The class ChoiceFormat
is a concrete subclass of the NumberFormat class. The ChoiceFormat class allows the programmer to attach a format to a range of numbers. It is generally used in a MessageFormat object for handling plurals. See the "MessageFormat Class" section that follows for more information.
Programs often need to build messages from sequences of strings, numbers and other data. For example, the text of a message displaying the number of files on a disk drive will vary:
- The disk C contains 100 files.
- The disk D contains 1 file.
- The disk F contains 0 files.
If a message built from sequences of strings and numbers is hard-coded, it cannot be translated into other languages. For example, note the different positions of the parameters "3" and "G" in the following translations:
- The disk G contains 3 files. (English)
- Il y a 3 fichiers sur le disque G. (French)
The class MessageFormat
provides a means to produce concatenated messages in language-neutral way. The MessageFormat object takes a set of objects, formats them, and then inserts the formatted strings into the pattern at the appropriate places.
The class ParsePosition
is used by the Format class and its subclasses to keep track of the current position during parsing. The parseObject() method in the Format class requires a ParsePosition object as an argument.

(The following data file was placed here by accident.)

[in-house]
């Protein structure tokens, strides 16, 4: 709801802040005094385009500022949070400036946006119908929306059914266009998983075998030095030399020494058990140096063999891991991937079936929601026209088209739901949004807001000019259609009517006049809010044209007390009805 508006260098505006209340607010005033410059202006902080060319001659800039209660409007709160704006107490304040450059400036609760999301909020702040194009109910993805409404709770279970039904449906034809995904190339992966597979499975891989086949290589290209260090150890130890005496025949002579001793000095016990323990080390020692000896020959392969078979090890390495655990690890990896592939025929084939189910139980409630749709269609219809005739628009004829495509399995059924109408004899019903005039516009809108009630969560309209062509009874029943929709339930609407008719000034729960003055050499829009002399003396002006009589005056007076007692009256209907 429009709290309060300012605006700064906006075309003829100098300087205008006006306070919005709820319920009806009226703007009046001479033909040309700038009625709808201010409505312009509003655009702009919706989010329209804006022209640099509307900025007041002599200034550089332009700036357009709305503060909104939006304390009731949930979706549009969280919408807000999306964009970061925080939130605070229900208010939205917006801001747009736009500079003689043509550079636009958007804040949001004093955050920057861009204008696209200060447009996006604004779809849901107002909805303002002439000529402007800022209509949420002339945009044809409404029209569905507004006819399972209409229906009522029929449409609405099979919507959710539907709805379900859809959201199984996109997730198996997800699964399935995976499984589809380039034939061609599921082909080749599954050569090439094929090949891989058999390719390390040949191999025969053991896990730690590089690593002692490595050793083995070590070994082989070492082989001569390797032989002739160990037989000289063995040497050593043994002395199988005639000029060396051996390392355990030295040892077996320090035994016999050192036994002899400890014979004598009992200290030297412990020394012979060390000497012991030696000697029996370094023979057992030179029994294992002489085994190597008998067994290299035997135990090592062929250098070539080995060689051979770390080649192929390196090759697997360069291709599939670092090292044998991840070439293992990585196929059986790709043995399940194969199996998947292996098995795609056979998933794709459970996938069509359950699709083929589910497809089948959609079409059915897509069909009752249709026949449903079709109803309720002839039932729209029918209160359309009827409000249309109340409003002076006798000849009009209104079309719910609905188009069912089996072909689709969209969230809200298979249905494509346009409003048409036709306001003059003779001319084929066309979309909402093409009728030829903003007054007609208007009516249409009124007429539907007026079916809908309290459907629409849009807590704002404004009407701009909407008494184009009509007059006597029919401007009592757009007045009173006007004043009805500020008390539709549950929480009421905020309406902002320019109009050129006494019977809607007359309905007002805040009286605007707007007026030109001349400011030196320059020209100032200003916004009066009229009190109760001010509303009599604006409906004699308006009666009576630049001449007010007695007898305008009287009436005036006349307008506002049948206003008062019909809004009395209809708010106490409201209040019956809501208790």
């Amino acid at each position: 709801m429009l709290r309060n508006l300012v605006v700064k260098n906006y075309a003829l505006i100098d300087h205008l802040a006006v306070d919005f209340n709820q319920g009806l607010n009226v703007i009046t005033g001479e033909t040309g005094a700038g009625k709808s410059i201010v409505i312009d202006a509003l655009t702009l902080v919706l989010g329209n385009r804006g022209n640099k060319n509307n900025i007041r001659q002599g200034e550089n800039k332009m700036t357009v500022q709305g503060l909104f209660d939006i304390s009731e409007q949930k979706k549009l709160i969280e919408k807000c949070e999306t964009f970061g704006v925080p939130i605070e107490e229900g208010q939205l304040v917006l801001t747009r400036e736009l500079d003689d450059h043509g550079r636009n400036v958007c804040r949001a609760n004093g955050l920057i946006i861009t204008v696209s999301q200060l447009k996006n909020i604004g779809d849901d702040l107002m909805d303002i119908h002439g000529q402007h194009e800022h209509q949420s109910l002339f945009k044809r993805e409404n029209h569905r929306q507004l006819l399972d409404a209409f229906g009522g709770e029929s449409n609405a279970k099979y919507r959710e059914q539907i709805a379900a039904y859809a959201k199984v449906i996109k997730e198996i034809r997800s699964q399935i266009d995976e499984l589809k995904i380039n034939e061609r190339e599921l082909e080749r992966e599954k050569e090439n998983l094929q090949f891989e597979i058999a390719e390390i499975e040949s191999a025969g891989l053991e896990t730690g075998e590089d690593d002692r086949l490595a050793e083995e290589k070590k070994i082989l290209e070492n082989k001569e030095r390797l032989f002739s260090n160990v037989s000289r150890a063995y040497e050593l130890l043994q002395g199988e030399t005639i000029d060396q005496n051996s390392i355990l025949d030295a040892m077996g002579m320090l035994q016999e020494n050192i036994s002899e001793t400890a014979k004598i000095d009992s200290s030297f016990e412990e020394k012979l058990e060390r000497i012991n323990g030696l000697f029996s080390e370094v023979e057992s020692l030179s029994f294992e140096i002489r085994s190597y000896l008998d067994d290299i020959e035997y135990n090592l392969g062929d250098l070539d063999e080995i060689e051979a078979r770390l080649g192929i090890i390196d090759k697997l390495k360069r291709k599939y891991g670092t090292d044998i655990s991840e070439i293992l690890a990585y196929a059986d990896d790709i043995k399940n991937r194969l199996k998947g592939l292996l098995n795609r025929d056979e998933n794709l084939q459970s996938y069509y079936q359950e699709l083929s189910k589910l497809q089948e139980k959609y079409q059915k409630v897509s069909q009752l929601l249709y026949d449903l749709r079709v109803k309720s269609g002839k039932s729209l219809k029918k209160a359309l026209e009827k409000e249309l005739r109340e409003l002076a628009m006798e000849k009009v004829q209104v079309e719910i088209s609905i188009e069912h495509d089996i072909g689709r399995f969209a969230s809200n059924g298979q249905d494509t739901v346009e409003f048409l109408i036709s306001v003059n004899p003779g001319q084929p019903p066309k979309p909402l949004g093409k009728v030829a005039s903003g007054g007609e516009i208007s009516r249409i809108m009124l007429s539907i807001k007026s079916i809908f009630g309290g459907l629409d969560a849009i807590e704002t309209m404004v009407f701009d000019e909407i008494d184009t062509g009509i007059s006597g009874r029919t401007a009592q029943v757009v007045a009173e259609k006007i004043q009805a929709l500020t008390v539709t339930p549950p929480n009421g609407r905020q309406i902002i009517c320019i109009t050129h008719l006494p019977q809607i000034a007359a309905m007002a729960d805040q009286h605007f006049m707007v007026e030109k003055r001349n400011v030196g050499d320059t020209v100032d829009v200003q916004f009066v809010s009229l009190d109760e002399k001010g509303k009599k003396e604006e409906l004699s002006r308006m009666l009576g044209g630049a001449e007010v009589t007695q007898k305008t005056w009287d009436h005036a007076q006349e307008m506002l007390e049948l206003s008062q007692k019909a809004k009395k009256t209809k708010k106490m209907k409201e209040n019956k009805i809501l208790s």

class is used by the Format class and its subclasses to identify fields in formatted output. One version of the format() method in the Format class requires a FieldPosition object as an argument.
Locale-Sensitive String Operations
Programs frequently need to manipulate strings. Common operations on strings include searching and sorting. Some tasks, such as collating strings or finding various boundaries in text, are surprisingly difficult to get right and are even more difficult when multiple languages must be considered. The JDK provides classes for handling many of these common string manipulations in a locale-sensitive manner.
class performs locale-sensitive string comparison. Programmers use this class to build searching and alphabetical sorting routines for natural language text. Collator is an abstract base class. Its subclasses implement specific collation strategies. One subclass, RuleBasedCollator, is currently provided with the JDK and is applicable to a wide set of languages. Other subclasses may be created to handle more specialized needs.